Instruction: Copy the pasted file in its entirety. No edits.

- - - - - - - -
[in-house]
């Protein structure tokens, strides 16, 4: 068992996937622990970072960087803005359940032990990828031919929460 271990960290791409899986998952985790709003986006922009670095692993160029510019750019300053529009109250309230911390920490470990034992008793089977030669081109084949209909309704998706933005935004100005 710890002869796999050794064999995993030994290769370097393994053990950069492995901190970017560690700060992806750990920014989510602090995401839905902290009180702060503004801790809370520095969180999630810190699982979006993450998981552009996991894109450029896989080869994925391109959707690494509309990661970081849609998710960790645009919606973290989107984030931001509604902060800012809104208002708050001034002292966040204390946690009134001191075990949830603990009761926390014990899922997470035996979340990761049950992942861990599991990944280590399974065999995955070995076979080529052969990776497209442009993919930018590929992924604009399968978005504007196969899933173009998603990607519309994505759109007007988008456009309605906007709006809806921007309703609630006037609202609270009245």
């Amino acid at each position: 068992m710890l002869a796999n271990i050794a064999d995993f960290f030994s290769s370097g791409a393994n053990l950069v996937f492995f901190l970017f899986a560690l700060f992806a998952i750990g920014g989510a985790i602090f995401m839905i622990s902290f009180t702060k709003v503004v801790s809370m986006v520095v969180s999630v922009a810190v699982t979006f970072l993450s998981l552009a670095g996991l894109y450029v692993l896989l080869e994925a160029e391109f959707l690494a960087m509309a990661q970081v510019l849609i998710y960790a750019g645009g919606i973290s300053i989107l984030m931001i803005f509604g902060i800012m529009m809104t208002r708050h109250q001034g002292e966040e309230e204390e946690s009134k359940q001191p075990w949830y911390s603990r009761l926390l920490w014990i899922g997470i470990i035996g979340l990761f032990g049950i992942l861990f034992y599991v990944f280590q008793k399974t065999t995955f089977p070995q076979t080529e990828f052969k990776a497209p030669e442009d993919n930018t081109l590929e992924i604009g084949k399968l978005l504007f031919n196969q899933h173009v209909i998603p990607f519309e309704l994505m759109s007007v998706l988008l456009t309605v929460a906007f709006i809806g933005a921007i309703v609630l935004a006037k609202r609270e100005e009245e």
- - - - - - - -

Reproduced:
[in-house]
């Protein structure tokens, strides 16, 4: 068992996937622990970072960087803005359940032990990828031919929460 271990960290791409899986998952985790709003986006922009670095692993160029510019750019300053529009109250309230911390920490470990034992008793089977030669081109084949209909309704998706933005935004100005 710890002869796999050794064999995993030994290769370097393994053990950069492995901190970017560690700060992806750990920014989510602090995401839905902290009180702060503004801790809370520095969180999630810190699982979006993450998981552009996991894109450029896989080869994925391109959707690494509309990661970081849609998710960790645009919606973290989107984030931001509604902060800012809104208002708050001034002292966040204390946690009134001191075990949830603990009761926390014990899922997470035996979340990761049950992942861990599991990944280590399974065999995955070995076979080529052969990776497209442009993919930018590929992924604009399968978005504007196969899933173009998603990607519309994505759109007007988008456009309605906007709006809806921007309703609630006037609202609270009245």
């Amino acid at each position: 068992m710890l002869a796999n271990i050794a064999d995993f960290f030994s290769s370097g791409a393994n053990l950069v996937f492995f901190l970017f899986a560690l700060f992806a998952i750990g920014g989510a985790i602090f995401m839905i622990s902290f009180t702060k709003v503004v801790s809370m986006v520095v969180s999630v922009a810190v699982t979006f970072l993450s998981l552009a670095g996991l894109y450029v692993l896989l080869e994925a160029e391109f959707l690494a960087m509309a990661q970081v510019l849609i998710y960790a750019g645009g919606i973290s300053i989107l984030m931001i803005f509604g902060i800012m529009m809104t208002r708050h109250q001034g002292e966040e309230e204390e946690s009134k359940q001191p075990w949830y911390s603990r009761l926390l920490w014990i899922g997470i470990i035996g979340l990761f032990g049950i992942l861990f034992y599991v990944f280590q008793k399974t065999t995955f089977p070995q076979t080529e990828f052969k990776a497209p030669e442009d993919n930018t081109l590929e992924i604009g084949k399968l978005l504007f031919n196969q899933h173009v209909i998603p990607f519309e309704l994505m759109s007007v998706l988008l456009t309605v929460a906007f709006i809806g933005a921007i309703v609630l935004a006037k609202r609270e100005e009245e």